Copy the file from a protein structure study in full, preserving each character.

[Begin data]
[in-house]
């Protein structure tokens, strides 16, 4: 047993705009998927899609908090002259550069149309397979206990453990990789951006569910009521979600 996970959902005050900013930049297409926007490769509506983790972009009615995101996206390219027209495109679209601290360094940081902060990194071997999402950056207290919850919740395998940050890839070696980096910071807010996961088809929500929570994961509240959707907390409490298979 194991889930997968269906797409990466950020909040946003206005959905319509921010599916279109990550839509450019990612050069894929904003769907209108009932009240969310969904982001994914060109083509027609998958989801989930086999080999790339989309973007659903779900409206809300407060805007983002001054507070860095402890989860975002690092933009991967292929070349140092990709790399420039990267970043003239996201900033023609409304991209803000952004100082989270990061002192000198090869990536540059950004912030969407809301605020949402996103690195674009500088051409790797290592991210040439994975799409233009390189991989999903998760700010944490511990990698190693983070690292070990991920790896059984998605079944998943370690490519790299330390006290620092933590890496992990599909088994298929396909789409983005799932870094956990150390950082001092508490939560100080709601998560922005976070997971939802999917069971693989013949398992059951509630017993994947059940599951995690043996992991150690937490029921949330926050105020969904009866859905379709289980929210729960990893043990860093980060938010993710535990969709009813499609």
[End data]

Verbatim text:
[in-house]
């Protein structure tokens, strides 16, 4: 047993705009998927899609908090002259550069149309397979206990453990990789951006569910009521979600 996970959902005050900013930049297409926007490769509506983790972009009615995101996206390219027209495109679209601290360094940081902060990194071997999402950056207290919850919740395998940050890839070696980096910071807010996961088809929500929570994961509240959707907390409490298979 194991889930997968269906797409990466950020909040946003206005959905319509921010599916279109990550839509450019990612050069894929904003769907209108009932009240969310969904982001994914060109083509027609998958989801989930086999080999790339989309973007659903779900409206809300407060805007983002001054507070860095402890989860975002690092933009991967292929070349140092990709790399420039990267970043003239996201900033023609409304991209803000952004100082989270990061002192000198090869990536540059950004912030969407809301605020949402996103690195674009500088051409790797290592991210040439994975799409233009390189991989999903998760700010944490511990990698190693983070690292070990991920790896059984998605079944998943370690490519790299330390006290620092933590890496992990599909088994298929396909789409983005799932870094956990150390950082001092508490939560100080709601998560922005976070997971939802999917069971693989013949398992059951509630017993994947059940599951995690043996992991150690937490029921949330926050105020969904009866859905379709289980929210729960990893043990860093980060938010993710535990969709009813499609």